Bayes' theorem

$$ P(A \mid B) = \frac{P(B \mid A) P(A)}{P(B)}$$

Problem statement

  • A drug test where the probability of a user testing positive is 0.99 and the probability of a non-user testing negative is also 0.99.
  • If someone tests positive, what's the probability of them being a user?
  • Need to know the level of users in the population, suppose it's 0.5%.

Events, outcomes, probabilities

Deck of cards

  • A probability is a number between zero and one inclusive: $p \in [0,1]$.
  • Start with a set of elements called possible outcomes.
  • Experiment is the selection of one outcome.
  • Event is a subset of possible outcomes.
  • An event occurs if the selected outcome is in the subset.
  • Probability of an event is number of possible outcomes in event divided by the total number.
  • Watch out, sets can be infinite and/or uncountable.

Simulation

In [1]:
import numpy as np

print(np.random.binomial(1, 0.01))

# https://docs.scipy.org/doc/numpy-1.15.1/reference/generated/numpy.random.binomial.html
x = np.random.binomial(1, 0.01, 1000)
print(np.sum(x))
0
9
In [2]:
# Helper function, returns True with probability P, False otherwise.
def true_with_prob_p(p):
    return True if np.random.binomial(1, p) == 1 else False

# Simulate the selection of a random person from the population.
# Return True if they are a drug user, False otherwise.
# True is returned with probability 0.005.
def select_random_person():
    return true_with_prob_p(0.005)

# Simulate the testing of a person from the population.
# Return True if they test positive, False otherwise.
# Non-users test positive with probability 0.01.
# Users test positive with probability 0.99.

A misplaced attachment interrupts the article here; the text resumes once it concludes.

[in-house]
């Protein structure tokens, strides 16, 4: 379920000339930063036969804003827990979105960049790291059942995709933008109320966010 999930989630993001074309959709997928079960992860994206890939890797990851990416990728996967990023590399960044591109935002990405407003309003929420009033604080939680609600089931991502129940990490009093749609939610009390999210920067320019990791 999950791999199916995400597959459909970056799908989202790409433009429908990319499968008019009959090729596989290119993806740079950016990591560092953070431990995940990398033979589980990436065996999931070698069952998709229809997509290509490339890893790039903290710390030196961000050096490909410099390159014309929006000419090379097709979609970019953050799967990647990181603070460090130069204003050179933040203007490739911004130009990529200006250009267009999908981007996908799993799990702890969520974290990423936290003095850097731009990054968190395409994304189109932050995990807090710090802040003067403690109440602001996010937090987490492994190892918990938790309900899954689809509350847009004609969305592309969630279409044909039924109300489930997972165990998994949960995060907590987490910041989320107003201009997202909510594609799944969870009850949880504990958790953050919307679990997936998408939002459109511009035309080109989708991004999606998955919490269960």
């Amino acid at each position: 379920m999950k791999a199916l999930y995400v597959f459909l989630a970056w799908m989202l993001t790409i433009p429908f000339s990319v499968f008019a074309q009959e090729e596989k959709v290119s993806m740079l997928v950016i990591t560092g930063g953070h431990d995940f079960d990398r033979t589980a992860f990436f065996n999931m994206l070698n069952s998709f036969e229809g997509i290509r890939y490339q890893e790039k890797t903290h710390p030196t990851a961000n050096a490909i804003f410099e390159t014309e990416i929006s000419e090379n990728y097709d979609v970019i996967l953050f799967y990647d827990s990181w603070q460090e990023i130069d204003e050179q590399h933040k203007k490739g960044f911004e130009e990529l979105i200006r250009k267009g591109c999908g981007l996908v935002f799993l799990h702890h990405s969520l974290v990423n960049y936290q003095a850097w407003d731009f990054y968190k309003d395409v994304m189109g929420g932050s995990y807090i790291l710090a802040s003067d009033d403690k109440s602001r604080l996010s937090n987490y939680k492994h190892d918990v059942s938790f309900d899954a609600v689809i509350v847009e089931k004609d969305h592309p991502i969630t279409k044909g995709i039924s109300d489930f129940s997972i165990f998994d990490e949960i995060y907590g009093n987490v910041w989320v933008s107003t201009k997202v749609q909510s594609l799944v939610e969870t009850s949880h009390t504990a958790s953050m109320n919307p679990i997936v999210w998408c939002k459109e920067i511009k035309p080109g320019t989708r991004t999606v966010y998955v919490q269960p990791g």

def test_person(user):
    if user:
        return true_with_prob_p(0.99)
    else:
        return true_with_prob_p(0.01)
    
# Run an experiment - take a random person from the population
# and test whether or not they are positive.
def run_experiment():
    user = select_random_person()
    test = test_person(user)
    return (user, test)
In [3]:
# Run the experiemnt 10,000 times.
y = [run_experiment() for i in range(10000)]

# Count the number of users who tested positive.
user_and_positive = [True for i in y if i[0] == True and i[1] == True]

# Count the number of non-users who tested positive.
nonuser_and_positive = [True  for i in y if i[0] == False and i[1] == True]
In [4]:
np.sum(user_and_positive)
Out[4]:
52
In [5]:
np.sum(nonuser_and_positive)
Out[5]:
98
In [6]:
import matplotlib.pyplot as plt

plt.bar([0, 1], [np.sum(user_and_positive), np.sum(nonuser_and_positive)])
plt.xticks([0, 1], ('Users', ('Non-Users')))
plt.title("People who tested positive")
Out[6]:
Text(0.5,1,'People who tested positive')

Analysis

$$ P(User \mid Positive) = \frac{P(Positive \mid User) P(User)}{P(Positive)} = \frac{P(Positive \mid User) P(User)}{P(Positive \mid User)P(User) + P(Positive \mid Nonuser)P(Nonuser)}$$
In [7]:
# Probability that you're a user.
p_user = 0.005

# Probability that you're a non-user.
p_nonuser = 1 - p_user

# Probability that a user tests positive.
p_positive_user = 0.99

# Probability that a non-user tests negative.
p_positive_nonuser = 1.0 - 0.99

# Probability that you test positive.
p_positive = p_positive_user * p_user + p_positive_nonuser * p_nonuser

# Bayes' theorem.
top_line = p_positive_user * p_user
bottom_line = p_positive
p_user_positive = top_line / bottom_line

# Show result.
print(p_user_positive)
0.33221476510067094

End